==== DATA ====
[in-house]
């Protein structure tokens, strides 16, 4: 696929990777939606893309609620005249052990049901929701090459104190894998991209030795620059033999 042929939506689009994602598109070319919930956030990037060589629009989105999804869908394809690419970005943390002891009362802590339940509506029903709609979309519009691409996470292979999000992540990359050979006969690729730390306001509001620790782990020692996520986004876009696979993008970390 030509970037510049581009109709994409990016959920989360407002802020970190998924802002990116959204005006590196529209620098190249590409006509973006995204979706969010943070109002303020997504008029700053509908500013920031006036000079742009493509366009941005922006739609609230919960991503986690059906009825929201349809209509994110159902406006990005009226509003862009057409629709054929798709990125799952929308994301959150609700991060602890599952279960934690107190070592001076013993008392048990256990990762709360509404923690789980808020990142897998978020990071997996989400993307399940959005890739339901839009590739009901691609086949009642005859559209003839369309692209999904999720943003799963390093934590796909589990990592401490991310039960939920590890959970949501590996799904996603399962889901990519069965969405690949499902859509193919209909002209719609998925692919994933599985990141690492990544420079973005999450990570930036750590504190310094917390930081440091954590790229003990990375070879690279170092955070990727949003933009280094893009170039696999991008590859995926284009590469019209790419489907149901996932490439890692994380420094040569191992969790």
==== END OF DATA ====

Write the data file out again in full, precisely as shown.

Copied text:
[in-house]
């Protein structure tokens, strides 16, 4: 696929990777939606893309609620005249052990049901929701090459104190894998991209030795620059033999 042929939506689009994602598109070319919930956030990037060589629009989105999804869908394809690419970005943390002891009362802590339940509506029903709609979309519009691409996470292979999000992540990359050979006969690729730390306001509001620790782990020692996520986004876009696979993008970390 030509970037510049581009109709994409990016959920989360407002802020970190998924802002990116959204005006590196529209620098190249590409006509973006995204979706969010943070109002303020997504008029700053509908500013920031006036000079742009493509366009941005922006739609609230919960991503986690059906009825929201349809209509994110159902406006990005009226509003862009057409629709054929798709990125799952929308994301959150609700991060602890599952279960934690107190070592001076013993008392048990256990990762709360509404923690789980808020990142897998978020990071997996989400993307399940959005890739339901839009590739009901691609086949009642005859559209003839369309692209999904999720943003799963390093934590796909589990990592401490991310039960939920590890959970949501590996799904996603399962889901990519069965969405690949499902859509193919209909002209719609998925692919994933599985990141690492990544420079973005999450990570930036750590504190310094917390930081440091954590790229003990990375070879690279170092955070990727949003933009280094893009170039696999991008590859995926284009590469019209790419489907149901996932490439890692994380420094040569191992969790």